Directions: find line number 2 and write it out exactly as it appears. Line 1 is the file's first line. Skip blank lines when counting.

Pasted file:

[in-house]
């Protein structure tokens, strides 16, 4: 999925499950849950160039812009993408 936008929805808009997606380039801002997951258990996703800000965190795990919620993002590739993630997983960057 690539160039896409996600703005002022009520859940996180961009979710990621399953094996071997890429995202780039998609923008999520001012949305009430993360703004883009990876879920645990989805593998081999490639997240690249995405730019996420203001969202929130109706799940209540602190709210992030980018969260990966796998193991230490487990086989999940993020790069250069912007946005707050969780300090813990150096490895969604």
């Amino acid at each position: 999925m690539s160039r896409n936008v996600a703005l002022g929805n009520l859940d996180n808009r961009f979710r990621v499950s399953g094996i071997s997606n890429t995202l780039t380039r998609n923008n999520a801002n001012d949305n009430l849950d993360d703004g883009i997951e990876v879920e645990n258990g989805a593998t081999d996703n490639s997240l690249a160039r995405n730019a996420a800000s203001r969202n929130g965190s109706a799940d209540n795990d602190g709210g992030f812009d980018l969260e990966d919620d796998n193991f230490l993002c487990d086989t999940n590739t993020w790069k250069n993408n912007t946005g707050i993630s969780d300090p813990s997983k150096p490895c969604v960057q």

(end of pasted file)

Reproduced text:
């Protein structure tokens, strides 16, 4: 999925499950849950160039812009993408 936008929805808009997606380039801002997951258990996703800000965190795990919620993002590739993630997983960057 690539160039896409996600703005002022009520859940996180961009979710990621399953094996071997890429995202780039998609923008999520001012949305009430993360703004883009990876879920645990989805593998081999490639997240690249995405730019996420203001969202929130109706799940209540602190709210992030980018969260990966796998193991230490487990086989999940993020790069250069912007946005707050969780300090813990150096490895969604």